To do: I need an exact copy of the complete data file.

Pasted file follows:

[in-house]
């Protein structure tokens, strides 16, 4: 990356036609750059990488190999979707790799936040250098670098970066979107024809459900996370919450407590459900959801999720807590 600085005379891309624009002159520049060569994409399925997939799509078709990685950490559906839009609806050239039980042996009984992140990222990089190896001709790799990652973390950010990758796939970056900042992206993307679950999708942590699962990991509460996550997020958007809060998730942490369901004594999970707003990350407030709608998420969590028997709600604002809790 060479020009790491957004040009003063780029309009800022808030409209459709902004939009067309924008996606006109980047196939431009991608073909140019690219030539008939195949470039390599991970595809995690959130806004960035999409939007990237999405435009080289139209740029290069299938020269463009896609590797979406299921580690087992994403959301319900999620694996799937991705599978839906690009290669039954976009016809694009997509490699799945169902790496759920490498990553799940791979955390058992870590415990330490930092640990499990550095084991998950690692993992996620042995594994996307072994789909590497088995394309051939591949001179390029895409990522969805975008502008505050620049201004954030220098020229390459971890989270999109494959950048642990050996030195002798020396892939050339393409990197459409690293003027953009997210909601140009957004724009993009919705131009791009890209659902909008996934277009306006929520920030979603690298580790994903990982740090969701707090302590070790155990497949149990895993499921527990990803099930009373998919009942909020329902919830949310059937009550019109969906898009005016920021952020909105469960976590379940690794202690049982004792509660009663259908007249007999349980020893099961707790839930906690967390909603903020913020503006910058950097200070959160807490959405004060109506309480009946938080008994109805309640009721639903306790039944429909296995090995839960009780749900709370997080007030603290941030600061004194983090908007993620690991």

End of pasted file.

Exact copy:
[in-house]
């Protein structure tokens, strides 16, 4: 990356036609750059990488190999979707790799936040250098670098970066979107024809459900996370919450407590459900959801999720807590 600085005379891309624009002159520049060569994409399925997939799509078709990685950490559906839009609806050239039980042996009984992140990222990089190896001709790799990652973390950010990758796939970056900042992206993307679950999708942590699962990991509460996550997020958007809060998730942490369901004594999970707003990350407030709608998420969590028997709600604002809790 060479020009790491957004040009003063780029309009800022808030409209459709902004939009067309924008996606006109980047196939431009991608073909140019690219030539008939195949470039390599991970595809995690959130806004960035999409939007990237999405435009080289139209740029290069299938020269463009896609590797979406299921580690087992994403959301319900999620694996799937991705599978839906690009290669039954976009016809694009997509490699799945169902790496759920490498990553799940791979955390058992870590415990330490930092640990499990550095084991998950690692993992996620042995594994996307072994789909590497088995394309051939591949001179390029895409990522969805975008502008505050620049201004954030220098020229390459971890989270999109494959950048642990050996030195002798020396892939050339393409990197459409690293003027953009997210909601140009957004724009993009919705131009791009890209659902909008996934277009306006929520920030979603690298580790994903990982740090969701707090302590070790155990497949149990895993499921527990990803099930009373998919009942909020329902919830949310059937009550019109969906898009005016920021952020909105469960976590379940690794202690049982004792509660009663259908007249007999349980020893099961707790839930906690967390909603903020913020503006910058950097200070959160807490959405004060109506309480009946938080008994109805309640009721639903306790039944429909296995090995839960009780749900709370997080007030603290941030600061004194983090908007993620690991």